When Esau heard his father’s words, he cried a great and very bitter cry; and he said to his father: “Bless me, too, my father!”
And [Isaac] said [to Esau]: “Your brother came, with cunning, and took your blessings.”
Jacob, as the Torah attests, was “a guileless man, a dweller of the tents [of learning]”—in contrast to his twin-brother Esau, who is described as “an adept trapper, a man of the [hunting] field.” Thus we can appreciate the depth of Esau’s rage when Jacob bested him at his own game, gaining the blessings for “The dew of the heavens and the fat of the land” through cunning and stealth.
The story of the stolen blessings is often understood as a contest between the two brothers for the legacy of Abraham and Isaac, with Isaac mistakenly taking Esau to be the worthy heir, while Rebecca, knowing the true nature of her elder son, devising the plan that would place Jacob at Isaac’s bedside at the crucial moment. However, a closer reading of the Torah’s account indicates that Isaac was well aware of the difference between his two children, and that the blessing which he intended to grant to Esau was not the spiritual heritage of Abraham.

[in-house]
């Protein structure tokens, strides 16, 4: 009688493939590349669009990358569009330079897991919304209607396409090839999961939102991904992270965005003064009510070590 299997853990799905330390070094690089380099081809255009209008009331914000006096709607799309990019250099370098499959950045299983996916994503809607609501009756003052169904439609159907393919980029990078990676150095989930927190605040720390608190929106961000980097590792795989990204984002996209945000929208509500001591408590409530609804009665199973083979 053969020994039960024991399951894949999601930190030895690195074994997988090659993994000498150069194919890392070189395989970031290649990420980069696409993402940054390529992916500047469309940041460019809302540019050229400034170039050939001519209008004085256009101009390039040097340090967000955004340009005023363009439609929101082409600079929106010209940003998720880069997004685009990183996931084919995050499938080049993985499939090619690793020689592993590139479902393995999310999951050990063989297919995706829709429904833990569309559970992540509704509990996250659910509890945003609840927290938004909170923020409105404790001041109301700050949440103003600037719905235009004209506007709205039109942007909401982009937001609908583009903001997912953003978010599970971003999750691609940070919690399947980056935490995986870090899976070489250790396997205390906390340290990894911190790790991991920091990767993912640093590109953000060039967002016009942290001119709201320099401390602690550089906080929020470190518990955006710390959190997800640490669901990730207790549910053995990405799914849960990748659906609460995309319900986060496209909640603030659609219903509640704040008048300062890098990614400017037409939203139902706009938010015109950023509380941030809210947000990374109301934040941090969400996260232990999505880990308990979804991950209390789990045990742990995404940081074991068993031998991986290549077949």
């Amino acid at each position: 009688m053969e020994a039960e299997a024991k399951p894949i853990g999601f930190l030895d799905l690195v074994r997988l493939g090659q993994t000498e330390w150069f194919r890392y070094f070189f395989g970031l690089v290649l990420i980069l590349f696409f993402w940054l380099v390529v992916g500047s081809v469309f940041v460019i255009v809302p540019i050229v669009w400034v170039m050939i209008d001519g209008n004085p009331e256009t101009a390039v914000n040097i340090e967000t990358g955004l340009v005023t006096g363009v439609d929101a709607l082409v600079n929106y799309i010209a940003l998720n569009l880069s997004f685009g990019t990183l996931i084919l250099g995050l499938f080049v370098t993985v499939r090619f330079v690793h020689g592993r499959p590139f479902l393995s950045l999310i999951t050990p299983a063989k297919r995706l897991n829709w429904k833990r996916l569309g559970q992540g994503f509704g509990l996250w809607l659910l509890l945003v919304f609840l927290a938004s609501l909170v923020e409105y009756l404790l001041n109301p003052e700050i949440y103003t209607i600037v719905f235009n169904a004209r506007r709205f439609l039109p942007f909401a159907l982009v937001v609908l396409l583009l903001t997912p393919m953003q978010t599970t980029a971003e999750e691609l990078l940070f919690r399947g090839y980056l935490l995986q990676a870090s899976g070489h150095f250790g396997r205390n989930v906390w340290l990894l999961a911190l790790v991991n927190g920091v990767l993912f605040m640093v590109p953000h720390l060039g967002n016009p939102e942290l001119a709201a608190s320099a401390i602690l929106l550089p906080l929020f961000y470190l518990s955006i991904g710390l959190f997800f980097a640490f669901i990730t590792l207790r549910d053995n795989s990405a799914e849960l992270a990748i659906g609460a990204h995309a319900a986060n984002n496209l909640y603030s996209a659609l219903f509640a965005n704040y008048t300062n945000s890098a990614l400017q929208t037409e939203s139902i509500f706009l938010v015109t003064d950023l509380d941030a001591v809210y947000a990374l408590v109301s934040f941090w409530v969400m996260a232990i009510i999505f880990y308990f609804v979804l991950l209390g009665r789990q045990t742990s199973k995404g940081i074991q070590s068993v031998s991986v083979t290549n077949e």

A most revealing passage is where Esau discovers that Jacob has received the blessings, and begs Isaac, “Bless me, too, my father!” “But I have made him your master,” says Isaac, “I have given him [the blessings of] grain and wine. What can I do for you now, my son?” “Have you only one blessing, my father?!” sobs Esau. “Bless me too, my father!” Finally, Isaac blesses Esau that “Of the fatness of the land shall be your dwelling, and of the dew of heaven above” (the fat of the land and the dew of heaven themselves having already been granted to Jacob), and promises him that should the descendants of Jacob sin and become unworthy of their blessings, they will forfeit their mastery over Esau’s descendants in material affairs. But in the very next chapter we read how Isaac summons Jacob to him, and… blesses him. “May G-d Almighty bless you,” says Isaac, “make you fruitful, and multiply you, and you shall become a populous nation. And may He grant you the blessing of Abraham, to you and your descendants, that you may inherit the land of your dwelling, which G-d has given to Abraham.”